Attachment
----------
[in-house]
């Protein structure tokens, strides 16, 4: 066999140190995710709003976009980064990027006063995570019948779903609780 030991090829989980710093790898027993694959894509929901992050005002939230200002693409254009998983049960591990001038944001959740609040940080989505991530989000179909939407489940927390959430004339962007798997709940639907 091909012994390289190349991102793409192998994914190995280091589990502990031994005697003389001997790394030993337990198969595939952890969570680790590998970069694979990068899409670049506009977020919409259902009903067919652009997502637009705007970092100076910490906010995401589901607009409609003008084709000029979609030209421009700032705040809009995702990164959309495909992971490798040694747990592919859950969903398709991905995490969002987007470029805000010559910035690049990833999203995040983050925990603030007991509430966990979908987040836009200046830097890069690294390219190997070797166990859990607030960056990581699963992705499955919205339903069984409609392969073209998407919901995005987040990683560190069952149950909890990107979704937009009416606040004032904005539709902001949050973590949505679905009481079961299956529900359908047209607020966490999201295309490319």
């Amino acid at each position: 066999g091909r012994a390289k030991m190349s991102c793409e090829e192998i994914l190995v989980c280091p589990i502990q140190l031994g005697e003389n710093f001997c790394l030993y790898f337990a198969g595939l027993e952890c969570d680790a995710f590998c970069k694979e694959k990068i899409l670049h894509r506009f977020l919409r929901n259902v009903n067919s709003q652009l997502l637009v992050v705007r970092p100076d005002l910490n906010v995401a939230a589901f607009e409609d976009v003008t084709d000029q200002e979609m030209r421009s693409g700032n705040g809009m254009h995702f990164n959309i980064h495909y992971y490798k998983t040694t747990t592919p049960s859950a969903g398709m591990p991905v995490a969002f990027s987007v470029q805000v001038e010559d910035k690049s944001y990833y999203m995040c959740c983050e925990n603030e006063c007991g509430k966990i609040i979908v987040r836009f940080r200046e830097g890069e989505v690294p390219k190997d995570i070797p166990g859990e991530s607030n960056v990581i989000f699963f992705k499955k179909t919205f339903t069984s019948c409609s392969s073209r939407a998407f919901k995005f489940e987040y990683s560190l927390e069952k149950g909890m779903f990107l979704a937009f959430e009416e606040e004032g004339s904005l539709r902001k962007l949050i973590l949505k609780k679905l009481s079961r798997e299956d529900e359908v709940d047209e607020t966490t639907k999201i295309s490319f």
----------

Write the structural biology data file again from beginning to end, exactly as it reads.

[in-house]
């Protein structure tokens, strides 16, 4: 066999140190995710709003976009980064990027006063995570019948779903609780 030991090829989980710093790898027993694959894509929901992050005002939230200002693409254009998983049960591990001038944001959740609040940080989505991530989000179909939407489940927390959430004339962007798997709940639907 091909012994390289190349991102793409192998994914190995280091589990502990031994005697003389001997790394030993337990198969595939952890969570680790590998970069694979990068899409670049506009977020919409259902009903067919652009997502637009705007970092100076910490906010995401589901607009409609003008084709000029979609030209421009700032705040809009995702990164959309495909992971490798040694747990592919859950969903398709991905995490969002987007470029805000010559910035690049990833999203995040983050925990603030007991509430966990979908987040836009200046830097890069690294390219190997070797166990859990607030960056990581699963992705499955919205339903069984409609392969073209998407919901995005987040990683560190069952149950909890990107979704937009009416606040004032904005539709902001949050973590949505679905009481079961299956529900359908047209607020966490999201295309490319």
């Amino acid at each position: 066999g091909r012994a390289k030991m190349s991102c793409e090829e192998i994914l190995v989980c280091p589990i502990q140190l031994g005697e003389n710093f001997c790394l030993y790898f337990a198969g595939l027993e952890c969570d680790a995710f590998c970069k694979e694959k990068i899409l670049h894509r506009f977020l919409r929901n259902v009903n067919s709003q652009l997502l637009v992050v705007r970092p100076d005002l910490n906010v995401a939230a589901f607009e409609d976009v003008t084709d000029q200002e979609m030209r421009s693409g700032n705040g809009m254009h995702f990164n959309i980064h495909y992971y490798k998983t040694t747990t592919p049960s859950a969903g398709m591990p991905v995490a969002f990027s987007v470029q805000v001038e010559d910035k690049s944001y990833y999203m995040c959740c983050e925990n603030e006063c007991g509430k966990i609040i979908v987040r836009f940080r200046e830097g890069e989505v690294p390219k190997d995570i070797p166990g859990e991530s607030n960056v990581i989000f699963f992705k499955k179909t919205f339903t069984s019948c409609s392969s073209r939407a998407f919901k995005f489940e987040y990683s560190l927390e069952k149950g909890m779903f990107l979704a937009f959430e009416e606040e004032g004339s904005l539709r902001k962007l949050i973590l949505k609780k679905l009481s079961r798997e299956d529900e359908v709940d047209e607020t966490t639907k999201i295309s490319f």